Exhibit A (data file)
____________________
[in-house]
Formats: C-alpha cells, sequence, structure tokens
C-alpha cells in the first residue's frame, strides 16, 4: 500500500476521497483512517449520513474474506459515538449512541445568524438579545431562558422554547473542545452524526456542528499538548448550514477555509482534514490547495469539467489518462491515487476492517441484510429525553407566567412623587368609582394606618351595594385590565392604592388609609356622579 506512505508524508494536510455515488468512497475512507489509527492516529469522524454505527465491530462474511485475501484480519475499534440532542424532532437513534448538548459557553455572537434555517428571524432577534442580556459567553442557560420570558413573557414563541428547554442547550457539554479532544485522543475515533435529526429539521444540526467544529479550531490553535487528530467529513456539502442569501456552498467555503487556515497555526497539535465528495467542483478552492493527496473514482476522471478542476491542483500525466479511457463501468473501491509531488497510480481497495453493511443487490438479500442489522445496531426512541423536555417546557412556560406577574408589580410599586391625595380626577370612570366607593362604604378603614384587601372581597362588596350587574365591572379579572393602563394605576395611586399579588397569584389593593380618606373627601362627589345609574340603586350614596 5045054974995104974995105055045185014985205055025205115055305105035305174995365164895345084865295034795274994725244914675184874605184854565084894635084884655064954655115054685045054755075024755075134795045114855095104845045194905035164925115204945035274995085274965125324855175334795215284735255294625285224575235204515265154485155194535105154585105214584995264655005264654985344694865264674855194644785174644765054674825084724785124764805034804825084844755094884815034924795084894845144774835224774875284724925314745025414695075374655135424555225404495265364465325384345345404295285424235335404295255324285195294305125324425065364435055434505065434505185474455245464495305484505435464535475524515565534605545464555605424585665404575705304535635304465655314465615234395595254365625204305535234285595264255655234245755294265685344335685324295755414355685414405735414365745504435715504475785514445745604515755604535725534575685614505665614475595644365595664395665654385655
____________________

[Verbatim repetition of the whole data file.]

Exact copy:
[in-house]
Formats: C-alpha cells, sequence, structure tokens
C-alpha cells in the first residue's frame, strides 16, 4: 500500500476521497483512517449520513474474506459515538449512541445568524438579545431562558422554547473542545452524526456542528499538548448550514477555509482534514490547495469539467489518462491515487476492517441484510429525553407566567412623587368609582394606618351595594385590565392604592388609609356622579 506512505508524508494536510455515488468512497475512507489509527492516529469522524454505527465491530462474511485475501484480519475499534440532542424532532437513534448538548459557553455572537434555517428571524432577534442580556459567553442557560420570558413573557414563541428547554442547550457539554479532544485522543475515533435529526429539521444540526467544529479550531490553535487528530467529513456539502442569501456552498467555503487556515497555526497539535465528495467542483478552492493527496473514482476522471478542476491542483500525466479511457463501468473501491509531488497510480481497495453493511443487490438479500442489522445496531426512541423536555417546557412556560406577574408589580410599586391625595380626577370612570366607593362604604378603614384587601372581597362588596350587574365591572379579572393602563394605576395611586399579588397569584389593593380618606373627601362627589345609574340603586350614596 5045054974995104974995105055045185014985205055025205115055305105035305174995365164895345084865295034795274994725244914675184874605184854565084894635084884655064954655115054685045054755075024755075134795045114855095104845045194905035164925115204945035274995085274965125324855175334795215284735255294625285224575235204515265154485155194535105154585105214584995264655005264654985344694865264674855194644785174644765054674825084724785124764805034804825084844755094884815034924795084894845144774835224774875284724925314745025414695075374655135424555225404495265364465325384345345404295285424235335404295255324285195294305125324425065364435055434505065434505185474455245464495305484505435464535475524515565534605545464555605424585665404575705304535635304465655314465615234395595254365625204305535234285595264255655234245755294265685344335685324295755414355685414405735414365745504435715504475785514445745604515755604535725534575685614505665614475595644365595664395665654385655